Repeating Earthquakes at the Mendocino Triple Junction

Figure: Location of CREs (red circles) detected at the Mendocino Triple Junction. The cluster of CREs on the Mendocino Fault Zone suggest that aseismic slip is occurring there. The 13 seismometers used to detect CREs in the study are shown in blue and green triangles; they consist of 5 broadband sensors and 8 PBO short-period borehole instruments.

Project Summary The Mendocino Triple Junction (MTJ) is a seismically active region at the transition between the San Andreas Fault system, the Mendocino Transform Fault, and the Cascadia Subduction Zone in Northern California. The triple junction itself is located offshore, making it difficult to study using traditional land-based methods. In this project, we document the occurrence of characteristically repeating earthquakes (CREs) near the MTJ and interpret them as indicators of aseismic creep. The CRE data implies a creep rate of ~3 cm/yr on the downgoing extension of the Mendocino Transform Fault, consistent with other estimates of low coupling on oceanic transform faults. We also find repeating earthquakes on the southern margin of the North American accretionary wedge. This project demonstrates the ability of CREs to monitor aseismic creep and its time-dependent features in a plate boundary region outside the coverage of current geodetic networks.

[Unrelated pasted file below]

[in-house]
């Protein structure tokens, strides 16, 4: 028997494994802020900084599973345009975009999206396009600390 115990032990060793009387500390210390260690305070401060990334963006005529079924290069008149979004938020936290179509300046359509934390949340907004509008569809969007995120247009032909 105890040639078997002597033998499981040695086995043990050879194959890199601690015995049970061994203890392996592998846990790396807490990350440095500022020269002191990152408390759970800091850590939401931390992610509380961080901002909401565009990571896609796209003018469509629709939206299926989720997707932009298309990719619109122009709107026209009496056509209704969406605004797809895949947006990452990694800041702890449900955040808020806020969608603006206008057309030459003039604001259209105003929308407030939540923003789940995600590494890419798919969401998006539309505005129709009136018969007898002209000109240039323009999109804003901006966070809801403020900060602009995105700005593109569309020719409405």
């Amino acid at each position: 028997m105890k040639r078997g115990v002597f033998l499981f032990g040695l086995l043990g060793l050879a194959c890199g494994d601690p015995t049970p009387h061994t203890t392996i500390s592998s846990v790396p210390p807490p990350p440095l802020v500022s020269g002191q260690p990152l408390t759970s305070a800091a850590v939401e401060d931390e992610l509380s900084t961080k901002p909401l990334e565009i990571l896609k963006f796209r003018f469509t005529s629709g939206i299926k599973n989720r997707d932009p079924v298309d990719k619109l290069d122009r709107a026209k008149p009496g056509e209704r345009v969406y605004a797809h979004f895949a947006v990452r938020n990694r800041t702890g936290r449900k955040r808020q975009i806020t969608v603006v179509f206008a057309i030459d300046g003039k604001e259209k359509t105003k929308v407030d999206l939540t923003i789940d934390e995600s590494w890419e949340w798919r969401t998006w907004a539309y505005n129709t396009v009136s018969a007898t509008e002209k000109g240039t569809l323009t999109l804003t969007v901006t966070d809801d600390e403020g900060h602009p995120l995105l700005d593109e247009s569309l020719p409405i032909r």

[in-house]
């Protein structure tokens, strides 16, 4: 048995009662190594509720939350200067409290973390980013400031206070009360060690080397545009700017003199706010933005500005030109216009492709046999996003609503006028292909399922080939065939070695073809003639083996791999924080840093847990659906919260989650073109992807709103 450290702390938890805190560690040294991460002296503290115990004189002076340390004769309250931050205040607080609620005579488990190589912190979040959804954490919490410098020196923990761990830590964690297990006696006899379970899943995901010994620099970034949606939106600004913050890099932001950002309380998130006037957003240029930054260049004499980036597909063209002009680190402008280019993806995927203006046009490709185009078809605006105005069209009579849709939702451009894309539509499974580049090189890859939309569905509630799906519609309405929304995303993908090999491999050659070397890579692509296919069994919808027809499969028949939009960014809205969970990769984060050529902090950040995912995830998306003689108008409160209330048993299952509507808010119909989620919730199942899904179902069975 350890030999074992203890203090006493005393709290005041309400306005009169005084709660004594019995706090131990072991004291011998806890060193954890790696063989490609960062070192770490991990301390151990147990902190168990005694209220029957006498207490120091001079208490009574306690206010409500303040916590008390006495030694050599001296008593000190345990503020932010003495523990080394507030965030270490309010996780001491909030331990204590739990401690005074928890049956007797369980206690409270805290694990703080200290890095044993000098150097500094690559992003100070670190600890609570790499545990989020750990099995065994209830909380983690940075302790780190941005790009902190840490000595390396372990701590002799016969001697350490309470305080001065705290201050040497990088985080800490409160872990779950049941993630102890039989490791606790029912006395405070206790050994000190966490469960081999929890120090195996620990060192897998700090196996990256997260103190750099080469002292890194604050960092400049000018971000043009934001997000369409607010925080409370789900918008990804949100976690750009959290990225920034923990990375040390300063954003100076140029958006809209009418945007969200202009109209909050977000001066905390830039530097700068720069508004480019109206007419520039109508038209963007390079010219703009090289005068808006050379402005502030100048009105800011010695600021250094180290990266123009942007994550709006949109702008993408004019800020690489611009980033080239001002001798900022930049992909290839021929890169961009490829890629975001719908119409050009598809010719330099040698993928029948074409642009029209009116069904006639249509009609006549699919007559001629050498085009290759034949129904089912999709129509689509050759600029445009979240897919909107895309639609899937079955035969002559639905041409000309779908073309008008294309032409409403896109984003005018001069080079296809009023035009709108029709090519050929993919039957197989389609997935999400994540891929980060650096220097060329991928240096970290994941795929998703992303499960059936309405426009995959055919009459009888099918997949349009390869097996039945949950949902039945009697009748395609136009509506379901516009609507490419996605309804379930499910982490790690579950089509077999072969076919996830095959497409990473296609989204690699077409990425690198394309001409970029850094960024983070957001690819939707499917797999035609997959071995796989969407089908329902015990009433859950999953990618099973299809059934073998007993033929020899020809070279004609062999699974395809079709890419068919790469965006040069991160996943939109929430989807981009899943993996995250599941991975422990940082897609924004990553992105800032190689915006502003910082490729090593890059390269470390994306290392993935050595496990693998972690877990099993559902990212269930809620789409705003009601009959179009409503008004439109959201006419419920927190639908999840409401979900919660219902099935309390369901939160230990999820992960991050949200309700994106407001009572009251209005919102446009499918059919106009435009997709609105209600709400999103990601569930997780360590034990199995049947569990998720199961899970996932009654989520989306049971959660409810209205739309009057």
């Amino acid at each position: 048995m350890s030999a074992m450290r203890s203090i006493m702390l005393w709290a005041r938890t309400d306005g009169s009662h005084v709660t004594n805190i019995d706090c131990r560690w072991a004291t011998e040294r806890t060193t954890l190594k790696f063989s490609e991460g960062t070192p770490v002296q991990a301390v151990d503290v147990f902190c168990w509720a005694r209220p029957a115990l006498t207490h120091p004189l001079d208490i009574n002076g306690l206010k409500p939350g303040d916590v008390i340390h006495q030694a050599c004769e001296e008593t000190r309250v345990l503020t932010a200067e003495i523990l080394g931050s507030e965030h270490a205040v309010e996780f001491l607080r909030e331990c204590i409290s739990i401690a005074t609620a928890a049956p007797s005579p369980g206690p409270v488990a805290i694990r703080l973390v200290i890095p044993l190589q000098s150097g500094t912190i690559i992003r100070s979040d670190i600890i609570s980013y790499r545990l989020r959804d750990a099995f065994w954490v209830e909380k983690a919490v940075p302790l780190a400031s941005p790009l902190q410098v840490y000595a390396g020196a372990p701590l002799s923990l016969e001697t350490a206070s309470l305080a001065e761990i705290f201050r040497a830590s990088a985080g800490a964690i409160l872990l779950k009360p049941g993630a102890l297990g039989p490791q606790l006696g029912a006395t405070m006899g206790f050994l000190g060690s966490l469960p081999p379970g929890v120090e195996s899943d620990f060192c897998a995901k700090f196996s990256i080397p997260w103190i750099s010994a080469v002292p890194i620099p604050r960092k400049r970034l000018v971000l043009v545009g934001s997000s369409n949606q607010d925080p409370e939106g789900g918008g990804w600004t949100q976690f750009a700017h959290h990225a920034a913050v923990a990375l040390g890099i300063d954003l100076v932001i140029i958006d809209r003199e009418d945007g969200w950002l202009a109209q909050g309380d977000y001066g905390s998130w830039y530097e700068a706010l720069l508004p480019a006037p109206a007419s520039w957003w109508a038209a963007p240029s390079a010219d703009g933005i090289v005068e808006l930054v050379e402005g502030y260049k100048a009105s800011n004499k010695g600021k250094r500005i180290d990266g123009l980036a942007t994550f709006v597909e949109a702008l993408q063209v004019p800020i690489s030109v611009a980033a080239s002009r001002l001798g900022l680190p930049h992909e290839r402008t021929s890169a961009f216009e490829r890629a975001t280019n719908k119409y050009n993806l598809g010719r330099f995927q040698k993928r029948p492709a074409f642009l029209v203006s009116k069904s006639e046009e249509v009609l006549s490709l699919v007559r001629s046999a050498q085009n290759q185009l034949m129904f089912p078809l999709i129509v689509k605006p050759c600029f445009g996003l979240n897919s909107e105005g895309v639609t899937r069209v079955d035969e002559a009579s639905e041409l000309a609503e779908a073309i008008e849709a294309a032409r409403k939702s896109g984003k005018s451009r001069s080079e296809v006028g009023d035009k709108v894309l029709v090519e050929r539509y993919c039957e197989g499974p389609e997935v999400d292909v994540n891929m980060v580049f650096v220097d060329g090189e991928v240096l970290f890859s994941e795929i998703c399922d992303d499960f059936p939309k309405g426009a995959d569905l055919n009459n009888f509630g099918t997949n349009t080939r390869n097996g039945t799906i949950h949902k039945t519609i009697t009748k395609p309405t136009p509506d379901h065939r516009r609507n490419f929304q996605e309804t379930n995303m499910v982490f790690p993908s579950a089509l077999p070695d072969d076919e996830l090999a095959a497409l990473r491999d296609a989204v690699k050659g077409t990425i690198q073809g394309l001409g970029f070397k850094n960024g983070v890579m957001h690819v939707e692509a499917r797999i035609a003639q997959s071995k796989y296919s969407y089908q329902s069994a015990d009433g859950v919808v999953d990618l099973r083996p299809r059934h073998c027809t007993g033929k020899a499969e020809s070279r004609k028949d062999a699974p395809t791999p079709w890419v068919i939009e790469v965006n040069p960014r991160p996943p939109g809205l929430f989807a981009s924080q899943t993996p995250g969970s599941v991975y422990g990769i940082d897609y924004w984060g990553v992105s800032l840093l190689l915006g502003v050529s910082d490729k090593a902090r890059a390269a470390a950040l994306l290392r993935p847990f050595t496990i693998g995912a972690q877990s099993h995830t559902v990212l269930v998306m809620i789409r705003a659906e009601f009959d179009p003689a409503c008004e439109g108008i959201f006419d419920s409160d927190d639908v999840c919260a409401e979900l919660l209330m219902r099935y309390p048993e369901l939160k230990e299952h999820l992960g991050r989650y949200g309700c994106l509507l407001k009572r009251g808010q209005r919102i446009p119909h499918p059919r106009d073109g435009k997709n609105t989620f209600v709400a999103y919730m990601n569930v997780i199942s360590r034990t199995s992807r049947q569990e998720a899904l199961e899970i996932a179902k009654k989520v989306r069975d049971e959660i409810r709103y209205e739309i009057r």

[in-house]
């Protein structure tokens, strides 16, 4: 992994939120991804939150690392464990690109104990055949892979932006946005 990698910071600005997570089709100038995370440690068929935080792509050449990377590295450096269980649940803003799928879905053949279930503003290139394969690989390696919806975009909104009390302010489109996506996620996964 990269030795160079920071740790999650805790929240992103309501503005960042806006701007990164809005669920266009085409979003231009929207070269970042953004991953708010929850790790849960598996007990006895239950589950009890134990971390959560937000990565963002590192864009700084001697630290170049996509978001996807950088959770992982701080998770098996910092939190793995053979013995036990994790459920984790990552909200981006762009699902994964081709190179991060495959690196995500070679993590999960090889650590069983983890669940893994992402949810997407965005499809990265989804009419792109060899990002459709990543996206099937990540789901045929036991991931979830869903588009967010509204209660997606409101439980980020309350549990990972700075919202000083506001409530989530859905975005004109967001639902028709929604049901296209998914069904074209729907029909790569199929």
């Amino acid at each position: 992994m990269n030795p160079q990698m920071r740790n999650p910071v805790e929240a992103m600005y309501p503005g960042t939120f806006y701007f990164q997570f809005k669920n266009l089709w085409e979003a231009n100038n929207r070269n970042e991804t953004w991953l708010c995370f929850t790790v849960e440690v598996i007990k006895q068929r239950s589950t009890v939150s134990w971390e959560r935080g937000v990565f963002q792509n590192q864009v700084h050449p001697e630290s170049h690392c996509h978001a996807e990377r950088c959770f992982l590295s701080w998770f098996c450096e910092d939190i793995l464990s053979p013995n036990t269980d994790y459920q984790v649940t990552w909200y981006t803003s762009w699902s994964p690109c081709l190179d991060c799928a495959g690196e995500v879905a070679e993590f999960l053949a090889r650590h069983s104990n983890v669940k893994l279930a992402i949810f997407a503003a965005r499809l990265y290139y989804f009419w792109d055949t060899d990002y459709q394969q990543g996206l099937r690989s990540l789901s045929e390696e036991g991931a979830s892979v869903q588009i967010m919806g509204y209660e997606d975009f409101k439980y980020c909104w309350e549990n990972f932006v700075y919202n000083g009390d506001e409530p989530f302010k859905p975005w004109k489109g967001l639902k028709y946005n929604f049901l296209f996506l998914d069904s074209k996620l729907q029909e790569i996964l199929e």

Tools Characteristically Repeating Earthquakes

Geographic Location Mendocino Triple Junction, Northern California

Project Duration 2016-2019

Group Members Involved Kathryn Materna, Taka'aki Taira, Roland Bürgmann

More Information GRL Paper: Materna et al., 2018